This comes from a man who, together with his father Bill, was embroiled in the notorious Fine Cotton ring-in scandal. So much so that he was warned off all racetracks for 14 years and later sentenced to eight months weekend detention for perjury.
Wife, Gai, is no stranger to controversy, being in regular conflict with stewards where she seeks to give priority to her rules rather than those of the umpire. Her failure to advise stewards about the illness and treatment of More Joyous did no good to punters on the following Saturday when the mare was heavily backed but ran like a crotchety old lady. Owner John Singleton took all his horses away from Gai as a result.
She did have an amazing victory after a stablehand was charged with cocaine possession. She mounted a spirited defence on the ground that the guy patronised a nearby hotel and had innocently brushed up against a user while he was there. She won the case, but you have to wonder if that would have been possible in a proper court.
I am not aware that Robbie Waterhouse has any special knowledge of greyhound racing although son Tom has dabbled (and now benefits hugely as the local leader of the William Hill bookmaking group). Either way, both are working on limited evidence while proper investigations are yet to get started.
The whole saga now boils down to only two reasonably certain issues. First, live-baiting offenders are on film and cannot escape whatever penalties are dealt out. At least some of those must be lifetime bans. Second, the supervision of kennels and trial tracks is inadequate so heads must roll (indeed, some already have). Meantime, the best thing any racing identities can do is to shut up, sit back and wait for the results of the exhaustive investigations that are already under way..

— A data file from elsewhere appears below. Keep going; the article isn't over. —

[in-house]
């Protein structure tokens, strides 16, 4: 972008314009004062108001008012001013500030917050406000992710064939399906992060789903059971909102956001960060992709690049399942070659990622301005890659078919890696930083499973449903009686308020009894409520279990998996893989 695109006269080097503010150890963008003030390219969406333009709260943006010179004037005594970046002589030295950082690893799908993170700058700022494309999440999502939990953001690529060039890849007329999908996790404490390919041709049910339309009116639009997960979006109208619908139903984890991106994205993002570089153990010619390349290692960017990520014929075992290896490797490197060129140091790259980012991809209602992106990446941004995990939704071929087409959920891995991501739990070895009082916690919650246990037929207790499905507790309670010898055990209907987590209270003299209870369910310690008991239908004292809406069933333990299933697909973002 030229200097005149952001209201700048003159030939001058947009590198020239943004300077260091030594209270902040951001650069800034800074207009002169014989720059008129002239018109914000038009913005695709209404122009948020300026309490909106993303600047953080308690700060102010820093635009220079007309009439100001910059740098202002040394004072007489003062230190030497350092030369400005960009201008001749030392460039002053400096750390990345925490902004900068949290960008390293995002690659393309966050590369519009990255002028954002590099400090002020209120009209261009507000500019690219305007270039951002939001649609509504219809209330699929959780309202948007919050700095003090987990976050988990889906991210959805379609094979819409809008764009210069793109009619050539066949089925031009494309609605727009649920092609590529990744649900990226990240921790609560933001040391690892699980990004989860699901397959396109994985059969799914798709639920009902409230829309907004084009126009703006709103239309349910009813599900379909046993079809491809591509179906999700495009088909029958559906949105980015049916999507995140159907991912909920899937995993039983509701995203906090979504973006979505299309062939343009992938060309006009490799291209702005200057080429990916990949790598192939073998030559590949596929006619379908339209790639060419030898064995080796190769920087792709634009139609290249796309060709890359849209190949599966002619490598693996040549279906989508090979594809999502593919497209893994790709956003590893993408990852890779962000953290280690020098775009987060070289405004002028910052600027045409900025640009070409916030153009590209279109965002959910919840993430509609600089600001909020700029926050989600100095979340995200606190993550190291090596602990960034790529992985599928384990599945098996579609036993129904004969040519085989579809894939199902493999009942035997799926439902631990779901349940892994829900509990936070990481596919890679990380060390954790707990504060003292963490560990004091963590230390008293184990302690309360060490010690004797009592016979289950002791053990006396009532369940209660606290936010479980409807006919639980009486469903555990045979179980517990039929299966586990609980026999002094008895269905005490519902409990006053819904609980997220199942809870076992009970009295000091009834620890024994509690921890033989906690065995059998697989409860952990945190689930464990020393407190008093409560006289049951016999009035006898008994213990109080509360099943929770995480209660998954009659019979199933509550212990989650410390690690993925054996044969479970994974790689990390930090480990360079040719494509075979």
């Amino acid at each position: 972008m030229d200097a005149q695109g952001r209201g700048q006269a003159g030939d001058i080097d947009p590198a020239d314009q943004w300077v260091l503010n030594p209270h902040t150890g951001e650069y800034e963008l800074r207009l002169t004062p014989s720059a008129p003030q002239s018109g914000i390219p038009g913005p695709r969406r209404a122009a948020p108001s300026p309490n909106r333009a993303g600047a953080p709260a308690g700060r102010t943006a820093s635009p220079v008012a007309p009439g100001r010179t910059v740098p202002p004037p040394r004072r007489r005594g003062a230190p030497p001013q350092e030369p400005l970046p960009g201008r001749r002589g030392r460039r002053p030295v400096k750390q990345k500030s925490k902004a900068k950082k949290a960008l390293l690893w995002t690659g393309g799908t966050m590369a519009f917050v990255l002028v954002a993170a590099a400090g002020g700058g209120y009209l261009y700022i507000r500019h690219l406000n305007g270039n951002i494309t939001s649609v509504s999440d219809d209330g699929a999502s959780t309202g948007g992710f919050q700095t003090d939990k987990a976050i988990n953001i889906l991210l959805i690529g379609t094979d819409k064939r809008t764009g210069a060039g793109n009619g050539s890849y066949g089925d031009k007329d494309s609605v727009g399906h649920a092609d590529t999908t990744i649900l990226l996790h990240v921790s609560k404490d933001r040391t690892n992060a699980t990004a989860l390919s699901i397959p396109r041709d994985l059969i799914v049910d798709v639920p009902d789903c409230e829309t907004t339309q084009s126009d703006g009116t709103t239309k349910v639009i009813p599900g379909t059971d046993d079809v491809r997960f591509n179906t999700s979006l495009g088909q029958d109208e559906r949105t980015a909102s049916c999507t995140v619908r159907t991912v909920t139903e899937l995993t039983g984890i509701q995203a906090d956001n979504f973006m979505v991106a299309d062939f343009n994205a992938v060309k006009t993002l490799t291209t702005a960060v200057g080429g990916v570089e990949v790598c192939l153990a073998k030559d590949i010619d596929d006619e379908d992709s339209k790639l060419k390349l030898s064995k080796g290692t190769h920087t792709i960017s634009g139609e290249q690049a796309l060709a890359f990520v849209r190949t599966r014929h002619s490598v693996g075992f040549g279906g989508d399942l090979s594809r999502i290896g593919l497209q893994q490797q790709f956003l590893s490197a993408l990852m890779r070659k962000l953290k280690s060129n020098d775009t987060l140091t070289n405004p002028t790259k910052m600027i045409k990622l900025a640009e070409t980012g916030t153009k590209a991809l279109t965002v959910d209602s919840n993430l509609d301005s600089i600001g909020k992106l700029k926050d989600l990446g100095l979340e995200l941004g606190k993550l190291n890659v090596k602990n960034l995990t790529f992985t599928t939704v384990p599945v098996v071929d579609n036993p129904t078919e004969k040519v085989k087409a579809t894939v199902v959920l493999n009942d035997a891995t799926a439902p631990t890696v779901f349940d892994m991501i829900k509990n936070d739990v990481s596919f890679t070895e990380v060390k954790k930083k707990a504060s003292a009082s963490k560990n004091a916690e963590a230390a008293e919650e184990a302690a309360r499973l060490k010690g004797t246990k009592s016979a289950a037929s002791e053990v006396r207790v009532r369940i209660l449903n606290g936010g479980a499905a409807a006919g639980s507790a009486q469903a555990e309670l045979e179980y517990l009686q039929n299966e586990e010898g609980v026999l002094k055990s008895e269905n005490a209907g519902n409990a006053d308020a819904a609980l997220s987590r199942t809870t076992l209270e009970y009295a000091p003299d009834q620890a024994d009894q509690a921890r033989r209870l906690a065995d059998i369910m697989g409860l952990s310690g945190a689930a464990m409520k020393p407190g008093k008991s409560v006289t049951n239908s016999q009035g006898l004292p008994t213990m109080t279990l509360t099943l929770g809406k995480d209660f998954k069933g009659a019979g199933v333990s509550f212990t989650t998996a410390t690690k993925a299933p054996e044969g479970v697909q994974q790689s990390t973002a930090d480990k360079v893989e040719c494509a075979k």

However, we are left with a critical challenge. While the disgraceful abuse of animals is a clearcut matter, what disturbs me most is that many of the offenders actually enjoyed what they were doing. That is really sick.
This takes us back to how such people could get a license in the first place. Heaven knows how it might be done but it points to a need to first take psychological or psychiatric readings of potential trainers and their employees. That’s probably more important than police checks.
Trainer does the steward’s job
Thankyou to trainer Shane Fleming for providing some more details about the background of Flash Earner (mentioned here on Feb 15 and 23). He says, “She was out with injury for quite some time, then we moved house, then she came into season. Finally I got her back on the track and went to Nowra for some fitness runs”.
However, Shane is missing some points. (1) The bitch’s “fitness runs” prior to the Wenty runs were awful, which is why she started at double figure odds in her next start at Wenty, and (2) the above comments – and more – should have been drawn out by the stewards, not by me. They are not there to be nice to trainers but to protect and inform the public.
I also need to correct the time run at its last start at Wenty – a very smart 29.94, which kinda proves my point.